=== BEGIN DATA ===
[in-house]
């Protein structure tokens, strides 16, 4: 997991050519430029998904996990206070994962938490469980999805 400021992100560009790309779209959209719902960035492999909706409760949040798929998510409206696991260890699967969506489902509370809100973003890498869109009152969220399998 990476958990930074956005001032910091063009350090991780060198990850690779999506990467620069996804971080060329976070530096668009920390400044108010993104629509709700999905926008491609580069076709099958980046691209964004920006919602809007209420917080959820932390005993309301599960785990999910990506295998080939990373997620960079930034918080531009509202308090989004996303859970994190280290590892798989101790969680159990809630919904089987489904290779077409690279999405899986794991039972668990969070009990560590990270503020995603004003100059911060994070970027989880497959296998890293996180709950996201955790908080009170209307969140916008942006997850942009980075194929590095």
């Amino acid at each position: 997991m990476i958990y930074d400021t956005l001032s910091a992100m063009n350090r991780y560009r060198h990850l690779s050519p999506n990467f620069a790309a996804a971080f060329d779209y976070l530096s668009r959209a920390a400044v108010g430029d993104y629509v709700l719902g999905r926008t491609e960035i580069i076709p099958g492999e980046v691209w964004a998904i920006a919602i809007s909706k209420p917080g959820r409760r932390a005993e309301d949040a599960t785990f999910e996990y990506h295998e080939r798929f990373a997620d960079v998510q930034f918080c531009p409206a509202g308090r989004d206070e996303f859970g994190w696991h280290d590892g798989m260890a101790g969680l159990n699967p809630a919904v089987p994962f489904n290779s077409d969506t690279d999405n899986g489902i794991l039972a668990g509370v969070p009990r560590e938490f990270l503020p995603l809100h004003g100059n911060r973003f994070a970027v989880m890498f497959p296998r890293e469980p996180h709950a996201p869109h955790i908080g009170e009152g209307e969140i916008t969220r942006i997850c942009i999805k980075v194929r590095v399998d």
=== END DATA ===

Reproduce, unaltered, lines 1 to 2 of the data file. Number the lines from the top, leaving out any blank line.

[in-house]
């Protein structure tokens, strides 16, 4: 997991050519430029998904996990206070994962938490469980999805 400021992100560009790309779209959209719902960035492999909706409760949040798929998510409206696991260890699967969506489902509370809100973003890498869109009152969220399998 990476958990930074956005001032910091063009350090991780060198990850690779999506990467620069996804971080060329976070530096668009920390400044108010993104629509709700999905926008491609580069076709099958980046691209964004920006919602809007209420917080959820932390005993309301599960785990999910990506295998080939990373997620960079930034918080531009509202308090989004996303859970994190280290590892798989101790969680159990809630919904089987489904290779077409690279999405899986794991039972668990969070009990560590990270503020995603004003100059911060994070970027989880497959296998890293996180709950996201955790908080009170209307969140916008942006997850942009980075194929590095």